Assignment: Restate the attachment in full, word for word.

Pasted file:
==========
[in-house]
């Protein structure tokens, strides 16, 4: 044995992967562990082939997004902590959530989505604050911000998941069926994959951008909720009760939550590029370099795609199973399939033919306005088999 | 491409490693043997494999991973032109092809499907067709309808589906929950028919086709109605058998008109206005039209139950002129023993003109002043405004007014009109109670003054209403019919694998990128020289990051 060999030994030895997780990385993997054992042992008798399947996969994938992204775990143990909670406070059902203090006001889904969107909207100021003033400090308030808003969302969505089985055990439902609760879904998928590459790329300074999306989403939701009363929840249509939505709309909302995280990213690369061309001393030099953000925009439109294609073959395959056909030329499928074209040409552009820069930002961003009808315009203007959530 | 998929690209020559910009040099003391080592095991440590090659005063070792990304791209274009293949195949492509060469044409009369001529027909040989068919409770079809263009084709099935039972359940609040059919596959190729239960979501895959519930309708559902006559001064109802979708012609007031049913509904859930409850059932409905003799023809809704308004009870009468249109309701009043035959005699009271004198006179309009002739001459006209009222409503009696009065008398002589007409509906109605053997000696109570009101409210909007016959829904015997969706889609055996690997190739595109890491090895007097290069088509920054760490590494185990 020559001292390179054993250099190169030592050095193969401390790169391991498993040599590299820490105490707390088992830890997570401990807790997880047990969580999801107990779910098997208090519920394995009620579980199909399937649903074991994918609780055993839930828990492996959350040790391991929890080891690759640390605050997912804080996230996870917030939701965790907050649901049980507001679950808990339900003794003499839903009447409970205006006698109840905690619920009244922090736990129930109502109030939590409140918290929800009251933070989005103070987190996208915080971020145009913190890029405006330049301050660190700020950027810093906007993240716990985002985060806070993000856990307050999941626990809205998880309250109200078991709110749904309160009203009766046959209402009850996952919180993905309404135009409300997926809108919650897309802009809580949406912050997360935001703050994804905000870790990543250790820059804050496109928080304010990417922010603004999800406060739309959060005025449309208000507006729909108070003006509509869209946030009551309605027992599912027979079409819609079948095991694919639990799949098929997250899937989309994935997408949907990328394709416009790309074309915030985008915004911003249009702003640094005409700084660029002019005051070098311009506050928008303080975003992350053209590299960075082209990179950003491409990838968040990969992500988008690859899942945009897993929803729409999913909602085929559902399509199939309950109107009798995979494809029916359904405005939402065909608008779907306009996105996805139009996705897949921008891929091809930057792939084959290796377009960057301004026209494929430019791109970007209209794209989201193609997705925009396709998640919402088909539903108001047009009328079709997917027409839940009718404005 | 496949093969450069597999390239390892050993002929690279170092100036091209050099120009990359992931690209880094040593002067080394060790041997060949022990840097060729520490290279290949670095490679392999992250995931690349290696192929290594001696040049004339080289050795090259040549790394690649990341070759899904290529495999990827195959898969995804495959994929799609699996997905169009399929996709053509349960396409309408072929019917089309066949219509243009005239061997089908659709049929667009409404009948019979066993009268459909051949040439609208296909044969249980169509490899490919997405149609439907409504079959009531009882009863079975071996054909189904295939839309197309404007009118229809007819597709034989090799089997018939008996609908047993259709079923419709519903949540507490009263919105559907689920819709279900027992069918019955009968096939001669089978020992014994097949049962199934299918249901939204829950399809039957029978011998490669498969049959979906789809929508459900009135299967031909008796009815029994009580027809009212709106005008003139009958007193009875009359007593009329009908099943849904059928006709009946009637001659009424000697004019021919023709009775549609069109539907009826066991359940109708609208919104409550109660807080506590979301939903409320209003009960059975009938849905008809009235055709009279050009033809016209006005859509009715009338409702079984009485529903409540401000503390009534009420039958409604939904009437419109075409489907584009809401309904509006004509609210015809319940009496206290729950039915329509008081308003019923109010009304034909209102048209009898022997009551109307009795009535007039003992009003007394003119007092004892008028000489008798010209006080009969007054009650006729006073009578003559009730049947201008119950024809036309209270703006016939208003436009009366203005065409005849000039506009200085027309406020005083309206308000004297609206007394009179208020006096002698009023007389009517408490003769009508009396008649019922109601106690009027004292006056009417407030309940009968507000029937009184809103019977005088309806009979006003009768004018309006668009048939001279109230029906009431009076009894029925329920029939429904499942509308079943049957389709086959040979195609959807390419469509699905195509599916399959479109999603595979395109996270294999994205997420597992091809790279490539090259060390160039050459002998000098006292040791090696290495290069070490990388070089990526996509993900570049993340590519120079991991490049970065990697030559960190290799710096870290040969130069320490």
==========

[in-house]
């Protein structure tokens, strides 16, 4: 044995992967562990082939997004902590959530989505604050911000998941069926994959951008909720009760939550590029370099795609199973399939033919306005088999 | 491409490693043997494999991973032109092809499907067709309808589906929950028919086709109605058998008109206005039209139950002129023993003109002043405004007014009109109670003054209403019919694998990128020289990051 060999030994030895997780990385993997054992042992008798399947996969994938992204775990143990909670406070059902203090006001889904969107909207100021003033400090308030808003969302969505089985055990439902609760879904998928590459790329300074999306989403939701009363929840249509939505709309909302995280990213690369061309001393030099953000925009439109294609073959395959056909030329499928074209040409552009820069930002961003009808315009203007959530 | 998929690209020559910009040099003391080592095991440590090659005063070792990304791209274009293949195949492509060469044409009369001529027909040989068919409770079809263009084709099935039972359940609040059919596959190729239960979501895959519930309708559902006559001064109802979708012609007031049913509904859930409850059932409905003799023809809704308004009870009468249109309701009043035959005699009271004198006179309009002739001459006209009222409503009696009065008398002589007409509906109605053997000696109570009101409210909007016959829904015997969706889609055996690997190739595109890491090895007097290069088509920054760490590494185990 020559001292390179054993250099190169030592050095193969401390790169391991498993040599590299820490105490707390088992830890997570401990807790997880047990969580999801107990779910098997208090519920394995009620579980199909399937649903074991994918609780055993839930828990492996959350040790391991929890080891690759640390605050997912804080996230996870917030939701965790907050649901049980507001679950808990339900003794003499839903009447409970205006006698109840905690619920009244922090736990129930109502109030939590409140918290929800009251933070989005103070987190996208915080971020145009913190890029405006330049301050660190700020950027810093906007993240716990985002985060806070993000856990307050999941626990809205998880309250109200078991709110749904309160009203009766046959209402009850996952919180993905309404135009409300997926809108919650897309802009809580949406912050997360935001703050994804905000870790990543250790820059804050496109928080304010990417922010603004999800406060739309959060005025449309208000507006729909108070003006509509869209946030009551309605027992599912027979079409819609079948095991694919639990799949098929997250899937989309994935997408949907990328394709416009790309074309915030985008915004911003249009702003640094005409700084660029002019005051070098311009506050928008303080975003992350053209590299960075082209990179950003491409990838968040990969992500988008690859899942945009897993929803729409999913909602085929559902399509199939309950109107009798995979494809029916359904405005939402065909608008779907306009996105996805139009996705897949921008891929091809930057792939084959290796377009960057301004026209494929430019791109970007209209794209989201193609997705925009396709998640919402088909539903108001047009009328079709997917027409839940009718404005 | 496949093969450069597999390239390892050993002929690279170092100036091209050099120009990359992931690209880094040593002067080394060790041997060949022990840097060729520490290279290949670095490679392999992250995931690349290696192929290594001696040049004339080289050795090259040549790394690649990341070759899904290529495999990827195959898969995804495959994929799609699996997905169009399929996709053509349960396409309408072929019917089309066949219509243009005239061997089908659709049929667009409404009948019979066993009268459909051949040439609208296909044969249980169509490899490919997405149609439907409504079959009531009882009863079975071996054909189904295939839309197309404007009118229809007819597709034989090799089997018939008996609908047993259709079923419709519903949540507490009263919105559907689920819709279900027992069918019955009968096939001669089978020992014994097949049962199934299918249901939204829950399809039957029978011998490669498969049959979906789809929508459900009135299967031909008796009815029994009580027809009212709106005008003139009958007193009875009359007593009329009908099943849904059928006709009946009637001659009424000697004019021919023709009775549609069109539907009826066991359940109708609208919104409550109660807080506590979301939903409320209003009960059975009938849905008809009235055709009279050009033809016209006005859509009715009338409702079984009485529903409540401000503390009534009420039958409604939904009437419109075409489907584009809401309904509006004509609210015809319940009496206290729950039915329509008081308003019923109010009304034909209102048209009898022997009551109307009795009535007039003992009003007394003119007092004892008028000489008798010209006080009969007054009650006729006073009578003559009730049947201008119950024809036309209270703006016939208003436009009366203005065409005849000039506009200085027309406020005083309206308000004297609206007394009179208020006096002698009023007389009517408490003769009508009396008649019922109601106690009027004292006056009417407030309940009968507000029937009184809103019977005088309806009979006003009768004018309006668009048939001279109230029906009431009076009894029925329920029939429904499942509308079943049957389709086959040979195609959807390419469509699905195509599916399959479109999603595979395109996270294999994205997420597992091809790279490539090259060390160039050459002998000098006292040791090696290495290069070490990388070089990526996509993900570049993340590519120079991991490049970065990697030559960190290799710096870290040969130069320490």